1- World oil price

2- Future demand for Iranian oil in the world market

3- The amount and capacity of Iranian oil production in the coming years

  1. Domestic consumption of petroleum products and what remains for export

5- Possible amount of gas production and export

Since 2000, Iran's national income and global power level has depended on high world oil prices. Because the country's crude oil production capacity has remained stable over the past decade and domestic consumption has overgrown. It is predicted that the role of the Islamic Republic of Iran as an essential and influential player in the global oil market will gradually diminish. Therefore, the Iranian oil industry is facing concerns and worries that make the need to design or review the main policies regarding this industry inevitable [9].

Government Investment and Oil Revenues

In Iran, oil revenues have always been considered capital, and sympathetic intellectuals and politicians have opposed its use for current affairs. Dr. Hassan Musharraf Nafisi, Minister of Consulting and Deputy Prime Minister in 1326, has justified the allocation of oil revenues to the first development plan as follows: Basically, oil revenues are not something that can be given as income and used for current purposes [10]. This money that the oil company gives to the Iranian government is about wealth that is diminishing day by day, and there will come a time when not a drop of it will be left for the use of future generations. This money should be spent in such a way that instead of wealth that gradually disappears, it can be said that Iran's planning system and planning economy, which was formally and legally established six decades ago, was the product of the understanding that oil is a non-renewable resource and a wealth that must be spent if extracted. Invest and create alternative capitals and wealth that are continuously profitable. The current generation also provides the country's future generations with the capacity for livelihood, work, and employment. This approach to oil as an intergenerational asset, in development programs until the early 1972s, was the main focus of development measures and the country's infrastructure and production sectors. The use of oil revenue sources to cover the government's current budget deficits was institutionalized in the 1970s. The needs of the current budget overshadowed the allocation of oil revenues for development. The rest of these resources were allocated to development [11].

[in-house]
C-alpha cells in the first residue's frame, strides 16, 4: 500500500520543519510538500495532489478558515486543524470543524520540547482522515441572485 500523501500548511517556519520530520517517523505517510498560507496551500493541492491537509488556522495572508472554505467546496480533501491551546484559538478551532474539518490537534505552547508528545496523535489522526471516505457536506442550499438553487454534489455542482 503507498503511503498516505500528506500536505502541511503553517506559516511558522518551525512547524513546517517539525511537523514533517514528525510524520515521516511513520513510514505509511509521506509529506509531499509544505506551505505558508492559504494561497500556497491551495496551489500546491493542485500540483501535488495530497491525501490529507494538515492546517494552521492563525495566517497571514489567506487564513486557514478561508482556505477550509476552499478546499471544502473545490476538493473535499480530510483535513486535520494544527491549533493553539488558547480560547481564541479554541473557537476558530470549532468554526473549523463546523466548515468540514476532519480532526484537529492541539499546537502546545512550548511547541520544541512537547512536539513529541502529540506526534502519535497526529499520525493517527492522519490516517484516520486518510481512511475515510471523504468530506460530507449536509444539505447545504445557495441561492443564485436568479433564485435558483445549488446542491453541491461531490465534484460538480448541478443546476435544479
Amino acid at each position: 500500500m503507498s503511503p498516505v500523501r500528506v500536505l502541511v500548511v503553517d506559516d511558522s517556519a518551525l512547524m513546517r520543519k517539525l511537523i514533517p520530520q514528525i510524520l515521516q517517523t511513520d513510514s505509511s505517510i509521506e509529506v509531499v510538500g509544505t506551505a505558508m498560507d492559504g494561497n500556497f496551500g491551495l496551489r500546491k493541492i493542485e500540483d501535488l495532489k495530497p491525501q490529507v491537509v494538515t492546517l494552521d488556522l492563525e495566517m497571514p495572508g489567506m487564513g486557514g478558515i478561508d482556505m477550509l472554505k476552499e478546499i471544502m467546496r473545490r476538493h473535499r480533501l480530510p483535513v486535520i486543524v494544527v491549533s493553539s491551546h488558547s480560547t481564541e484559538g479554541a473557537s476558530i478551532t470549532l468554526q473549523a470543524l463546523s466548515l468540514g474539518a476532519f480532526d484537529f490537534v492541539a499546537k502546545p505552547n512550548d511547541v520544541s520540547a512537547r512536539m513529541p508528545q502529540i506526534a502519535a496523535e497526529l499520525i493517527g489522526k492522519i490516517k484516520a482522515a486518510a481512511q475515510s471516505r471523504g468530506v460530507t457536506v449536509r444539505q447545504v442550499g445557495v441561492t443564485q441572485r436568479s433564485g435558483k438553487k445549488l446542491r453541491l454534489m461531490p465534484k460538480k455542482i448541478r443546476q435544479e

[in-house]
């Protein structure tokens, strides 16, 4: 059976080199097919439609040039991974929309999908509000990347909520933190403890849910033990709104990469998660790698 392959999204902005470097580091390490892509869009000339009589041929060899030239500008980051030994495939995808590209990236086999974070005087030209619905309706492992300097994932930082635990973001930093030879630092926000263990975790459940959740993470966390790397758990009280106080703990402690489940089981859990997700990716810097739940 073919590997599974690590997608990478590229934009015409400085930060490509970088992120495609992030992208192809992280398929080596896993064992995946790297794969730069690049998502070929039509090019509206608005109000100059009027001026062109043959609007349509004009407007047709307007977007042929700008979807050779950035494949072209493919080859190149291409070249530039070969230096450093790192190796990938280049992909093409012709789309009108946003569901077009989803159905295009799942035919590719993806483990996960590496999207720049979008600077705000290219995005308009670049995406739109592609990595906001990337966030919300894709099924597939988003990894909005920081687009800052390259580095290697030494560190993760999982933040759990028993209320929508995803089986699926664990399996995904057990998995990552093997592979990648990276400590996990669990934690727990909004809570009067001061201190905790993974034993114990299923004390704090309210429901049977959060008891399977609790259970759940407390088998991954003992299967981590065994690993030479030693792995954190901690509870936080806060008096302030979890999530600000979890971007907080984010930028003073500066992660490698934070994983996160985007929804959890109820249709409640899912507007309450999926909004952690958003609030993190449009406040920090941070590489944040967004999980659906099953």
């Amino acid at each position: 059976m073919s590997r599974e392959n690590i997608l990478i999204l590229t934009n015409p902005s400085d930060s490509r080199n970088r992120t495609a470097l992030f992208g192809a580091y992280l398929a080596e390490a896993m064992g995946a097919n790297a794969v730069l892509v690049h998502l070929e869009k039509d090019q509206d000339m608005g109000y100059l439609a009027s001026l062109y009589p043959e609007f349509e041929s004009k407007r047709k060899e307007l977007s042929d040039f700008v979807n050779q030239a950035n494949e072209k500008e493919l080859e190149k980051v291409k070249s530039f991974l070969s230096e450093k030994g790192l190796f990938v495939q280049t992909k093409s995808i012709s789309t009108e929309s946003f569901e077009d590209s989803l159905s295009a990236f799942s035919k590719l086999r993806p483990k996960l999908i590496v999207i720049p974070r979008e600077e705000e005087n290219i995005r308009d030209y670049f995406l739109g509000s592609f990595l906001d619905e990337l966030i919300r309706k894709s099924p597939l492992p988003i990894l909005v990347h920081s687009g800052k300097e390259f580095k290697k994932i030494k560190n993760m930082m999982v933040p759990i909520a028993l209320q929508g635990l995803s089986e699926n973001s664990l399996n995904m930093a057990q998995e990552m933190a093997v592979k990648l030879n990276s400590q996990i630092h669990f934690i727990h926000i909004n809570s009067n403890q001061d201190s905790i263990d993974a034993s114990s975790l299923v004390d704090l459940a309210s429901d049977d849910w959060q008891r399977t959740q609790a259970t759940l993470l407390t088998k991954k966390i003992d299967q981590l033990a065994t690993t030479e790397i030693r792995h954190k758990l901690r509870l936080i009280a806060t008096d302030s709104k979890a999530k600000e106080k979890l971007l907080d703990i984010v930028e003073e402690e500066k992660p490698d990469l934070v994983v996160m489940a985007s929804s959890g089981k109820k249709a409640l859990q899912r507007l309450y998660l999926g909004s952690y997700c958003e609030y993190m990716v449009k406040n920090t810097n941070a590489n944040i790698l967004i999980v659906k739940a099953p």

Nevertheless, during the last 60 years, "investor government and not just the consumer" has always been mentioned in the planning and budgeting of the country. In this paradigm, governments before and after the change in their annual budgets have always devoted part of their budget credits and resources to invest in infrastructure and production projects. However, in practice they have never One hundred of that section has not been allocated. Often a significant portion of it has been transferred to current expenditures in budget amendments [12].

Background and legal and economic bases of foreign exchange reserve account in Iran

Paying attention to oil revenues in infrastructure and development investments and avoiding current financing expenses from this place was the feature of Iran's first plan. In subsequent programs, oil revenue was considered a national treasure that should not be spent. However, as the government grew more prominent and influential, the ideal became practically weaker. In the first and second programs, significant resources should be needed for the oil revenues. One of the problems of Iran's economy is its strong dependence on crude oil export earnings. One of the main challenges of such an economy is the out-of-control fluctuations in prices and foreign exchange earnings from oil exports. Whenever oil revenues decline, the government's economic programs and development plans are halted or slowed down. Has been implemented with a waste of time and financial resources, and whenever oil revenues have increased; Extra currencies are spent quickly and with waste. To counteract this trend and its detrimental effects and create a steady flow of foreign exchange earnings from surplus foreign exchange resources and crude oil exports, the Third Development Plan 2004-2002 created a system that created unexpected fluctuations for planners. Stability in revenue sources allocates government budget and capital formation in the non-governmental sector. The practical principles and administrative rules of this system to achieve proper efficiency and create the stability that sustainable development needs are as follows:

  1. Observing the principle of preventing the disruption of foreign exchange earnings
  2. Observing the principle of generating resources in the foreign exchange reserve account
  3. Observing the principle of separation of surplus resources from all foreign exchange resources of the country
  4. Observing the principle of liquidity when needed
  5. Observing the principle of legalism and respecting the country's development plan